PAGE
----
Wednesday, 18 April 2012

Testing at Reading Velodrome

Beano at Reading Velodrome
Before the season opener at Hillingdon, Steve and I went to the velodrome at Reading to check all was OK with the Beano and Quattro. This was my first outing with the Scorcher tyres fitted, so I was hoping for good things. This was also an opportunity to test some modifications that Lee Wakefield had kindly done on Steve’s Beano.
Well, the Steve / Beano combination was as swift as ever and everything was working well. In Quattro, I was able to lap at about 26-27mph for a few laps, which was a little disappointing. The new tyres didn’t seem to be giving me the benefits I was expecting.

Steve in Quattro at Reading Velodrome
After the first race at Hillingdon and the discovery that I had tracking issues with Quattro, we decided to go back to Reading and try again, this time with the wheels all pointing in the same direction!
Using the laser spirit levels, I had tracked all four wheels to as near parallel as I could manage. I know you should only change one thing at a time, but I had also taken 32mm out of the height of the head fairing.
On the second trip to Reading, I was at least 10% faster with speeds of 29/30mph for a few laps, compared with 26/27mph last time. Slash was able to lap at about 32.5mph but he was over stretching for the pedals despite some seat padding.
No Add-On Tail
We both seemed to be slightly (1/2mph) faster without the add-on tail which was a surprise.
Without any way of measuring the power input at the moment, these tests are not very scientific, but as long as I am going a bit faster, I am happy.
I imagine the overall improvement is mainly due to the better tracking. It did seem to roll a lot better when free-wheeling. I have done a fair amount of training and the chopped lid must help a little, but I am sure the tracking is the key.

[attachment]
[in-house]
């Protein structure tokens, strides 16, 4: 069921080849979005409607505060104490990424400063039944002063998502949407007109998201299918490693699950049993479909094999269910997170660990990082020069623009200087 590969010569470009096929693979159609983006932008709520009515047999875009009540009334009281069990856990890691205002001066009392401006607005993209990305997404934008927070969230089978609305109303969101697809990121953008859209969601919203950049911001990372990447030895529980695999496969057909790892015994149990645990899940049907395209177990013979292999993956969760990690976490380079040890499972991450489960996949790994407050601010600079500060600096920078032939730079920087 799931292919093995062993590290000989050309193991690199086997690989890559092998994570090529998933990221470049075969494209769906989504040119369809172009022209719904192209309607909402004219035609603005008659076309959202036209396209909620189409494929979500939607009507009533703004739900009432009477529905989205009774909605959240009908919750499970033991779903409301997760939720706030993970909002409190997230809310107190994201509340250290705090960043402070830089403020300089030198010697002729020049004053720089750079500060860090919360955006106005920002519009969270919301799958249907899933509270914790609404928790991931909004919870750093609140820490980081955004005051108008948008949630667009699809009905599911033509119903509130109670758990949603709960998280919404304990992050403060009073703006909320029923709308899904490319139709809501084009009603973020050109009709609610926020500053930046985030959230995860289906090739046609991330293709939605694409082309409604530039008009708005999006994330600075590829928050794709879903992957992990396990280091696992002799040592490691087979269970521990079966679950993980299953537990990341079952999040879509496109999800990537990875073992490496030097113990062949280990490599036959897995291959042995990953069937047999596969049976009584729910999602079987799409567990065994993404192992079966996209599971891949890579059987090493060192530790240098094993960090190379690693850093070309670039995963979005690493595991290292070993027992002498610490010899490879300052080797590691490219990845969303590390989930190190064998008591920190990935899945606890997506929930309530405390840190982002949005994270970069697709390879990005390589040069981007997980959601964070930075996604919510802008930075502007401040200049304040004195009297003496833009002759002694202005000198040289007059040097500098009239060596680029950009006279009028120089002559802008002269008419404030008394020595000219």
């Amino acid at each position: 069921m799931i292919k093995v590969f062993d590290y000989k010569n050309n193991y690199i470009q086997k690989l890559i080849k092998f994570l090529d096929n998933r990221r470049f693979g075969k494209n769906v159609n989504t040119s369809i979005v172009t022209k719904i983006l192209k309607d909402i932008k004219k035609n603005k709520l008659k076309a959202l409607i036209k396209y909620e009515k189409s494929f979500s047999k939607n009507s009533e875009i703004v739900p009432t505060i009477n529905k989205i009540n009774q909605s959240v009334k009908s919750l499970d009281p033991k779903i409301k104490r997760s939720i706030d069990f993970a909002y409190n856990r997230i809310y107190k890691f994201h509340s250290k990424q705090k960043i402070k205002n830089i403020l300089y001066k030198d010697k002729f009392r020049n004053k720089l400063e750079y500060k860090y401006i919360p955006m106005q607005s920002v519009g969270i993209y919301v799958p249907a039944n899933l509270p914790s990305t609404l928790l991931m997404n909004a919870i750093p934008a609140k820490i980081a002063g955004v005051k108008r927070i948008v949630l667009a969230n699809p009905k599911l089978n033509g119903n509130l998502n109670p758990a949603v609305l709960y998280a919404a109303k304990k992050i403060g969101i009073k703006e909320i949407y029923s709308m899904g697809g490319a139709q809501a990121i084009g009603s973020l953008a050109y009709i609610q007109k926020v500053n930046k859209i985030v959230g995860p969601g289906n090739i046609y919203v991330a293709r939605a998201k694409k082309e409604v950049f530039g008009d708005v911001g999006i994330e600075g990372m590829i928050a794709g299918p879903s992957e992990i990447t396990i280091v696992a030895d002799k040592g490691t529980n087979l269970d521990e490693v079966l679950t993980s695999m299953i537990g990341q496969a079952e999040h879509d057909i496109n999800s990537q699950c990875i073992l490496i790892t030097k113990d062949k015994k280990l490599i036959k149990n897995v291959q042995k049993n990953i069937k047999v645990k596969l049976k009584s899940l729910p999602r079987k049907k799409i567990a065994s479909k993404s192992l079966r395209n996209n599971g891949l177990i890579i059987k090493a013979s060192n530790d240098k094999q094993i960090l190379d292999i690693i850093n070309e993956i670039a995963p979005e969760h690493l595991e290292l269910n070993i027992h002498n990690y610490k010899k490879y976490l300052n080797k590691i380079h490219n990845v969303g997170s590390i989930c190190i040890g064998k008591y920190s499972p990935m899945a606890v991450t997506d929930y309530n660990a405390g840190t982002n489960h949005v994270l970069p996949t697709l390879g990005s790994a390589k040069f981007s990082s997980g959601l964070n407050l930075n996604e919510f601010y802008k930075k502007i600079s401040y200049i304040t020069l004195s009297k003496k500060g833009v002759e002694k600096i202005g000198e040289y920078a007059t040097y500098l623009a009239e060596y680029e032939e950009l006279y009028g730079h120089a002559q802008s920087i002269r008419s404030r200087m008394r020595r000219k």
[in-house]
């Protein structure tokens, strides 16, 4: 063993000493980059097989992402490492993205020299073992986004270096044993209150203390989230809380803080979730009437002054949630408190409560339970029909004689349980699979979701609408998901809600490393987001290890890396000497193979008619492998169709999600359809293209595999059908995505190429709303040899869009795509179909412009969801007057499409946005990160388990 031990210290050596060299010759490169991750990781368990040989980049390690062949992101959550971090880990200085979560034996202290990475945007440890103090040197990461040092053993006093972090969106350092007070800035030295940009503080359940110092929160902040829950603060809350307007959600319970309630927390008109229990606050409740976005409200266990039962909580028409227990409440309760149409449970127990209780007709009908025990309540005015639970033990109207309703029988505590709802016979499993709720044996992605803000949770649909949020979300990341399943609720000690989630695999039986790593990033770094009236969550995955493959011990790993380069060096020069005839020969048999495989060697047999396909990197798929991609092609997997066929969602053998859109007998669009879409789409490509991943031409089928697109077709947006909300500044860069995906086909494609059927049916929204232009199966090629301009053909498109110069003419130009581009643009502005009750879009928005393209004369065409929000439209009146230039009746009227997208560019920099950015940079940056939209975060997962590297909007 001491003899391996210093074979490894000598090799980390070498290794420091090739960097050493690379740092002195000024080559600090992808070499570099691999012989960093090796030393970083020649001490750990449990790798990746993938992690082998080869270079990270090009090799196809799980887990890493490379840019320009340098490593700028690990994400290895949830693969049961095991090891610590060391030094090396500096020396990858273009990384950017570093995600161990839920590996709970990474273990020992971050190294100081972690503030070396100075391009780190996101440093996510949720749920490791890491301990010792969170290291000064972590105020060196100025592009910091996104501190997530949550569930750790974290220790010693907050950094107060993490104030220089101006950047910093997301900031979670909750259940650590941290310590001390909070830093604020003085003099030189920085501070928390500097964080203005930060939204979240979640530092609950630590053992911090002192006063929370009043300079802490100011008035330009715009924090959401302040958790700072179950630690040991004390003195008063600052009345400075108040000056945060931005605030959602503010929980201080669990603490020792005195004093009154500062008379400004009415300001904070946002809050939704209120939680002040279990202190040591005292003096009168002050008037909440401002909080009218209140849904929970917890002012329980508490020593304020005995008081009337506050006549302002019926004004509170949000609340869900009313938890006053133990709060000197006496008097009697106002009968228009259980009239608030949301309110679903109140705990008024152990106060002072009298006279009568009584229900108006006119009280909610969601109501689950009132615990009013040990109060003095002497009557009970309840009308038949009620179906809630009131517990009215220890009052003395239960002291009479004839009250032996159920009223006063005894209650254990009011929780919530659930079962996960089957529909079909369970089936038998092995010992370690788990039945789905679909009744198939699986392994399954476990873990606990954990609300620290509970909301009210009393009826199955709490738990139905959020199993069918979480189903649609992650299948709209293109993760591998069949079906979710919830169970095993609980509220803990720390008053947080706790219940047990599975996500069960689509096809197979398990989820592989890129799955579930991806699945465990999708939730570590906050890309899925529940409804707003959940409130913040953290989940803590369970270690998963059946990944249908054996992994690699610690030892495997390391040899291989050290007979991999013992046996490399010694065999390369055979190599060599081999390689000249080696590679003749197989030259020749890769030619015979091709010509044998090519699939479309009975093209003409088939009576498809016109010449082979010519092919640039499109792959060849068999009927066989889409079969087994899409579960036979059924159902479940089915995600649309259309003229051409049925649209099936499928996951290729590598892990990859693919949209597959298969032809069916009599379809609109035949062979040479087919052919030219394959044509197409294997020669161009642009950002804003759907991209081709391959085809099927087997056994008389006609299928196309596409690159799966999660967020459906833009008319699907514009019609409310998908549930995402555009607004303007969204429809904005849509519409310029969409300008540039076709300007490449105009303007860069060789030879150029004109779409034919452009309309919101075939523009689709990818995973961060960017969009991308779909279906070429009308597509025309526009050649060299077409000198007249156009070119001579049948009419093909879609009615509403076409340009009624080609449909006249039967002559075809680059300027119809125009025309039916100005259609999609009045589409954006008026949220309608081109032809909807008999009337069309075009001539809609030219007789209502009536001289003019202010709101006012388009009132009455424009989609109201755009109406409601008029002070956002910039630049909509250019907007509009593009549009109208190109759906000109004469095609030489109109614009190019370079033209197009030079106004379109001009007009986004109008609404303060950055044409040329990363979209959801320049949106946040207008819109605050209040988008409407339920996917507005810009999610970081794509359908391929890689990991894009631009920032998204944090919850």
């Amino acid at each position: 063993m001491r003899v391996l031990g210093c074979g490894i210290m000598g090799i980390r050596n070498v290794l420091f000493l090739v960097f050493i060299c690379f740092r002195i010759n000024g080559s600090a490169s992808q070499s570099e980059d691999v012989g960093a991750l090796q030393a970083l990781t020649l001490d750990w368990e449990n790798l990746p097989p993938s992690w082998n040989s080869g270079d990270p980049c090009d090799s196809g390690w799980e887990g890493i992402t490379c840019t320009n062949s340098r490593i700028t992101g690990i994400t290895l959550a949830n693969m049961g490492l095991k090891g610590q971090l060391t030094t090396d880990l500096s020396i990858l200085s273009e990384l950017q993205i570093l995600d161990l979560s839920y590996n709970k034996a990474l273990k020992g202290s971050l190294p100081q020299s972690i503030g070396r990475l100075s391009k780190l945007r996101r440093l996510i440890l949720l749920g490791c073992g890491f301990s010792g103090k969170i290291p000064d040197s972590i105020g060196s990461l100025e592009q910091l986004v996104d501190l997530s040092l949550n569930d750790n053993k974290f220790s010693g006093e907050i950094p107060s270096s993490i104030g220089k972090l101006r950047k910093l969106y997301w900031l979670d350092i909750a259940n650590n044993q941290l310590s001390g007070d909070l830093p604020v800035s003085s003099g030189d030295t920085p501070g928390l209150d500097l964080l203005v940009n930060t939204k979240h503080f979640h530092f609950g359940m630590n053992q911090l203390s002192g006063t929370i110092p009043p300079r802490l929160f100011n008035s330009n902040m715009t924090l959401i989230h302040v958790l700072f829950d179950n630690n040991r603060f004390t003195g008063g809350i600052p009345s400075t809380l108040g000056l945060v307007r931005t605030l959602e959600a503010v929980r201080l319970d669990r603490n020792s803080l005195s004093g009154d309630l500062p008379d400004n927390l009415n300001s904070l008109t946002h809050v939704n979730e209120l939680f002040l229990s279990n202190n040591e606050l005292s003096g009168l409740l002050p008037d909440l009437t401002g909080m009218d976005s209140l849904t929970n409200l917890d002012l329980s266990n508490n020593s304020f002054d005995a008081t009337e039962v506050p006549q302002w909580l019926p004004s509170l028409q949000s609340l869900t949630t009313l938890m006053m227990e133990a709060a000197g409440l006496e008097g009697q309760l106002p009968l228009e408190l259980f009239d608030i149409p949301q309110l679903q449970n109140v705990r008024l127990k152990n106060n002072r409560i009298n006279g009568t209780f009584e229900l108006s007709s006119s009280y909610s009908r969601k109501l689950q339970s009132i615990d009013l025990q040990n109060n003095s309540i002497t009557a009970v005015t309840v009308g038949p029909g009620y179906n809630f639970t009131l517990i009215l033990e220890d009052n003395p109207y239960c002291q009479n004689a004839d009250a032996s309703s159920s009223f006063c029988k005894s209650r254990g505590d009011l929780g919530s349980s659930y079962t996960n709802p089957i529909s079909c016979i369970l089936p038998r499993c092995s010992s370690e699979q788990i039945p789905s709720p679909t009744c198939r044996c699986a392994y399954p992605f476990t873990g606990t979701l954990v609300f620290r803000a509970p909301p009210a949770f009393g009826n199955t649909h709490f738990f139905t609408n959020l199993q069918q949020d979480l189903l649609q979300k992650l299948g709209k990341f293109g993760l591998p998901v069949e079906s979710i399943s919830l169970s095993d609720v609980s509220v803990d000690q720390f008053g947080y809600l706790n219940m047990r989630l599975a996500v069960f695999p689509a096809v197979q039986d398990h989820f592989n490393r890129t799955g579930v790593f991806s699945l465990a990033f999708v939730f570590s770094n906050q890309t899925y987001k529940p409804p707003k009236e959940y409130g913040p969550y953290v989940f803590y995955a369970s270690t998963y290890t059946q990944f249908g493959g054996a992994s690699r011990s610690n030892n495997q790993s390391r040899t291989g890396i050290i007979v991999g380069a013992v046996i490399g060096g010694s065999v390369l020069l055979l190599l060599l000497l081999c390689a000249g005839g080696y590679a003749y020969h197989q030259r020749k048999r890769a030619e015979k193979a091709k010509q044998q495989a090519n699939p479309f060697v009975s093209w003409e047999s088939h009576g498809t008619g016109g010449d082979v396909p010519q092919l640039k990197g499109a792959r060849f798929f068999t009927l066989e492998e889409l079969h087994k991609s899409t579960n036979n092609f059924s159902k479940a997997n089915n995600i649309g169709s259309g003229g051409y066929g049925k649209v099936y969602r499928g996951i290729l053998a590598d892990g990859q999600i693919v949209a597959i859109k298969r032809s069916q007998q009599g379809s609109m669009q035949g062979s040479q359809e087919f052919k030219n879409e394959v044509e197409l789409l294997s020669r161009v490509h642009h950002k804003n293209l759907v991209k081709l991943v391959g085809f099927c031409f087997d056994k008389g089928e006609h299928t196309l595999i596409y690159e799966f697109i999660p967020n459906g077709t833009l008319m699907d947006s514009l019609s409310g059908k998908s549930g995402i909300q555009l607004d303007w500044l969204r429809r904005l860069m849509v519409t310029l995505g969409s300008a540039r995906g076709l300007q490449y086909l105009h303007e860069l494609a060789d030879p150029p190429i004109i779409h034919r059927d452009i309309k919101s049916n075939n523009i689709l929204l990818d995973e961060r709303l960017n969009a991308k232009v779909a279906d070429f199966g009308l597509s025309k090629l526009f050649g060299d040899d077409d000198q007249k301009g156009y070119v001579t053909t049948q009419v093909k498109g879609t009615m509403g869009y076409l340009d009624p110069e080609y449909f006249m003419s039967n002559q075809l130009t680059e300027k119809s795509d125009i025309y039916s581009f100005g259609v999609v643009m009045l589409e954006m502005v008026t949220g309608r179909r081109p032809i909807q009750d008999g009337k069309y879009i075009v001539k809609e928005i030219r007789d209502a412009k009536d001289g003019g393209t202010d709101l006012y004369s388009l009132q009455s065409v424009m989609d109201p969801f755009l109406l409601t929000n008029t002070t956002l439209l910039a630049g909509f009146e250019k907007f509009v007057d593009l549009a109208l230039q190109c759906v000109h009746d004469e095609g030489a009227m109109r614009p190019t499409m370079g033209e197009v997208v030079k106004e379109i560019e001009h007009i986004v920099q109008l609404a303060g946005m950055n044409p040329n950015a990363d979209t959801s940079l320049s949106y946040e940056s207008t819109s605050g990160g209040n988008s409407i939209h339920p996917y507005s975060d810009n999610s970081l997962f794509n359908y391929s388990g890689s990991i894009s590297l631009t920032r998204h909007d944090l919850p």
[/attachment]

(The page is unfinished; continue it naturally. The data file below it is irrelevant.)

There was a hot plastic sort of smell again, which I noticed last time we came to Reading. It only seemed to happen on one of the banked bends but needs investigating.
Nose Too Low?
Watching Steve going round was interesting; having lifted up the rear of Quattro 1/2deg, for better forward vision, the nose now looks too low. I might try and jack up the front to get the bottom horizontal again.

Tuesday, 17 April 2012

2012 Season Opener

The first race of the 2012 season was at the Hillingdon Cycle Circuit on the 1st April. For those of you not familiar with the circuit, it is 0.96 mile, fast, smooth and very popular with laid back cyclists. It does have a long and fast hairpin bend which can be taken more or less flat out, but it does scrub off speed for us multi-track riders.
For the race, I fitted Greenspeed Scorchers and my new Ackermann compensation, with four wheel steering, equal front and back. My road tests of the four wheel equal steering were not perfect, as the handling was poor on bumpy surfaces at speed. However I found that I had forgotten to tighten some of the lower wishbone mounting screws. So I thought I would give it a try.
Front Ackermann

Rear Ackermann

Rear Close-up

I also made some aerodynamic changes to Quattro with an extended tail and a more relaxed tail angle, reduced from about 20deg to 16deg. Both additions were a bit of a bodge but I thought they may prove a point.
Relaxed Tail Angle

Add On Tail
The race went OK and I managed a 24.6mph (39.6kph) average speed in the hour race. Steve won in the Beano as usual with an average speed of 34.7mph (55.9kph). There were comments after the race that I was making a lot of tyre noise, which I put down to the large volume and high pressure in my Scorchers. Back at work the next day, I was looking over Quattro when I noticed a strange texture on the front tyres.
Front Tyre Texture

Checking the tracking on the bench with Quattro on its side seemed to suggest that it was OK; this was using the method I had always employed, with two steel tubes, resting on the rims. To double check all was OK, I decided to buy a couple of laser spirit levels.

Laser Spirit Level

Resting On Wheel
The lasers told a different story. With Quattro on the ground, both front and rear wheels were about 0.37deg each toe out, 0.74deg for the pair. Rider weight and applying power seemed to have little effect, which keeps things simple.